To me a witch is not just someone who dresses in velvet and lace while surrounded by candles and incense while they call upon ancient gods, though I have been known to be found that way myself so I'm not judging. No, to me a big part of the Craft is about the ancient herbalism that my ancestors would have relied on at a time when medicine was based on the ancient Greek teachings of Hippocrates and the theory of the four humours, so I was really excited to discover an article that explains an Anglo-Saxon potion might just work against one of the most antibiotic-resistant infections around.
The article explains that Anglo-Saxon expert Dr. Christina Lee asked some microbiologists if they would help recreate a 10th century recipe for an eye salve from a copy of Bald's Leechbook in the British Library. Dr. Lee explained that this particular recipe was chosen because many of the ingredients are already being investigated for their anti-bacterial properties, and so they recreated it as faithfully as they could following the quite clear instructions in the textbook and were astounded to find that it worked incredibly well against MRSA, a "superbug" which is present on our bodies naturally but poses a real problem for bodies in a weakened state such as after surgery.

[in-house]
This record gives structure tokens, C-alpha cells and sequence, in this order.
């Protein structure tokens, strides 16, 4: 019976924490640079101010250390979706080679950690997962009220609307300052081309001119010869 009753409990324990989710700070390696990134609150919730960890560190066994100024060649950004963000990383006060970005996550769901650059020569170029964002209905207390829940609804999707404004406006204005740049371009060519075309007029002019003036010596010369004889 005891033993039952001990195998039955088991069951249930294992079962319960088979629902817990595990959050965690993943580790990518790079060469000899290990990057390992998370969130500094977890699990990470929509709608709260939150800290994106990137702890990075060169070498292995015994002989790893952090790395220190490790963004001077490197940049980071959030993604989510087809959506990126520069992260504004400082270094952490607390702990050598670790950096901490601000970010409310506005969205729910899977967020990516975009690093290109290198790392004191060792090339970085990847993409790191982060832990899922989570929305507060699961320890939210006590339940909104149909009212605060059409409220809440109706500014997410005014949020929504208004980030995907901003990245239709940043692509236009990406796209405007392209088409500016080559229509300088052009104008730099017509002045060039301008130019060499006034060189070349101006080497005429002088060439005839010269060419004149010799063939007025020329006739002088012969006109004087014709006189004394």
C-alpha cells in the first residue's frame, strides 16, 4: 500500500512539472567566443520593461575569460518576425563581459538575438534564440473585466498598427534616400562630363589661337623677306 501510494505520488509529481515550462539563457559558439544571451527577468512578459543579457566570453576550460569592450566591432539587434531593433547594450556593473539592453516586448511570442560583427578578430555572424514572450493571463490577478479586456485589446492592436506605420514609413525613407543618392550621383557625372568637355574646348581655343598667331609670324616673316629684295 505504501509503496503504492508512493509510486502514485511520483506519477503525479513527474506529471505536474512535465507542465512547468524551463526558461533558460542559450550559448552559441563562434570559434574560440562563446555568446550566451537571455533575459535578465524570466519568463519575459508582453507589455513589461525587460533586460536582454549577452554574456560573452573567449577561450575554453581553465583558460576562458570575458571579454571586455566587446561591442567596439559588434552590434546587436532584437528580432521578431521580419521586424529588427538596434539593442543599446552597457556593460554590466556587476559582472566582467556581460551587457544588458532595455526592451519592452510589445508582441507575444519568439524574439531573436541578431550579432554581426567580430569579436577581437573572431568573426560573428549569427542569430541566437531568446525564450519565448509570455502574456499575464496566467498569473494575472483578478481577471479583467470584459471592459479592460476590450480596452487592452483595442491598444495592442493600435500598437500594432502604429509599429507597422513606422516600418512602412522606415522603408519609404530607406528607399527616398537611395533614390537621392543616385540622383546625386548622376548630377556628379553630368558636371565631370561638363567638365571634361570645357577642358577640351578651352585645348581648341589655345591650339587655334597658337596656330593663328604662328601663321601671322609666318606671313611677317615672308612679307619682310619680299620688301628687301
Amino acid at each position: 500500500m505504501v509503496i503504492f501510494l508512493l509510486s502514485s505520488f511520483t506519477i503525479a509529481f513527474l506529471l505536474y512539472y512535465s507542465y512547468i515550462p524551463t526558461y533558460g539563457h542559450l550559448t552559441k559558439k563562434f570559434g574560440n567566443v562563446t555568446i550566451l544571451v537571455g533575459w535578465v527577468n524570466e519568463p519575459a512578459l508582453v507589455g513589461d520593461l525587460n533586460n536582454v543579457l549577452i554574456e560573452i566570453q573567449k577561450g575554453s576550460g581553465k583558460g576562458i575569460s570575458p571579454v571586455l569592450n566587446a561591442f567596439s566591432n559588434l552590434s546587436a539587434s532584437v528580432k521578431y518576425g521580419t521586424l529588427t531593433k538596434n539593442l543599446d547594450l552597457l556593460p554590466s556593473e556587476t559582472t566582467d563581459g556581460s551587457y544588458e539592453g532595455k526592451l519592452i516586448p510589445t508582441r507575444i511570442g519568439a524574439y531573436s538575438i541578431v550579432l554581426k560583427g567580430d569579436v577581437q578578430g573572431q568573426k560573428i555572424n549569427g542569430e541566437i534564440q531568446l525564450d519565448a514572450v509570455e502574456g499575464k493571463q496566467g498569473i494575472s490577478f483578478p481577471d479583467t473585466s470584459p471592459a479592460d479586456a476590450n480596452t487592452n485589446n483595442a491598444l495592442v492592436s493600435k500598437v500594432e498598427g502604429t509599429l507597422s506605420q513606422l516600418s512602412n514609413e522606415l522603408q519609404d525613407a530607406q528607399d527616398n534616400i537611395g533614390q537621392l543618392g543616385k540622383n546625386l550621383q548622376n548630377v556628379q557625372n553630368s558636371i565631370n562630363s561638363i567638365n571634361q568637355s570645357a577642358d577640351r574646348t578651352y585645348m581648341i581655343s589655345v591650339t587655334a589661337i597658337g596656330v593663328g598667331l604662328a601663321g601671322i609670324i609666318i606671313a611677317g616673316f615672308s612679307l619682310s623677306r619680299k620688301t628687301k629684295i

Interestingly they found that even when the salve was diluted to a point that it wouldn't kill the bacteria it still had an effect because it stopped the cells from communicating with each other and therefore the genes that allow the cell to damage infected tissue were prevented from being activated.
Further research is now being done, but this could well prove to be a major breakthrough not just in modern medicine but also in our understanding of Anglo-Saxon medicinal practices too. How amazing to think that the healers who worked on my ancestors could help us today!
For more information check out the above video or the article from medievalists.net
Blessed be )0(